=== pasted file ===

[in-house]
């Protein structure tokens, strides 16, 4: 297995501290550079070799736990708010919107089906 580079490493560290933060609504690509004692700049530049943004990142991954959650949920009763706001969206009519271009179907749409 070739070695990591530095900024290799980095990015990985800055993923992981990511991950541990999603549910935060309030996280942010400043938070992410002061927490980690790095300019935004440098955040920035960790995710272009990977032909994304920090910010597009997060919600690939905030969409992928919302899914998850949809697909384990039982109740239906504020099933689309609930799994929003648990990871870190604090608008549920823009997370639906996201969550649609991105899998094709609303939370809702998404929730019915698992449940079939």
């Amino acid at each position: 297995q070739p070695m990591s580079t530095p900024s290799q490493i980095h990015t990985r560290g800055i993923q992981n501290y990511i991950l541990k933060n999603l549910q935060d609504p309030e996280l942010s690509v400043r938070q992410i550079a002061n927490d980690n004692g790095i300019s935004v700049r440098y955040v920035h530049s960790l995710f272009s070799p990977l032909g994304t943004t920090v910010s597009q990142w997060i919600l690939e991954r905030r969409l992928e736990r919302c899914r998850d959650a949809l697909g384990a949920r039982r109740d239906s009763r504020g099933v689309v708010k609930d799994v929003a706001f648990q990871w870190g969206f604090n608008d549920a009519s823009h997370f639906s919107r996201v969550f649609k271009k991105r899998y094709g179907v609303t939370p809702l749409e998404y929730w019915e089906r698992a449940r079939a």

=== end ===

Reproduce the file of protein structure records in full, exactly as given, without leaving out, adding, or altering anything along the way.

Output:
[in-house]
């Protein structure tokens, strides 16, 4: 297995501290550079070799736990708010919107089906 580079490493560290933060609504690509004692700049530049943004990142991954959650949920009763706001969206009519271009179907749409 070739070695990591530095900024290799980095990015990985800055993923992981990511991950541990999603549910935060309030996280942010400043938070992410002061927490980690790095300019935004440098955040920035960790995710272009990977032909994304920090910010597009997060919600690939905030969409992928919302899914998850949809697909384990039982109740239906504020099933689309609930799994929003648990990871870190604090608008549920823009997370639906996201969550649609991105899998094709609303939370809702998404929730019915698992449940079939």
């Amino acid at each position: 297995q070739p070695m990591s580079t530095p900024s290799q490493i980095h990015t990985r560290g800055i993923q992981n501290y990511i991950l541990k933060n999603l549910q935060d609504p309030e996280l942010s690509v400043r938070q992410i550079a002061n927490d980690n004692g790095i300019s935004v700049r440098y955040v920035h530049s960790l995710f272009s070799p990977l032909g994304t943004t920090v910010s597009q990142w997060i919600l690939e991954r905030r969409l992928e736990r919302c899914r998850d959650a949809l697909g384990a949920r039982r109740d239906s009763r504020g099933v689309v708010k609930d799994v929003a706001f648990q990871w870190g969206f604090n608008d549920a009519s823009h997370f639906s919107r996201v969550f649609k271009k991105r899998y094709g179907v609303t939370p809702l749409e998404y929730w019915e089906r698992a449940r079939a």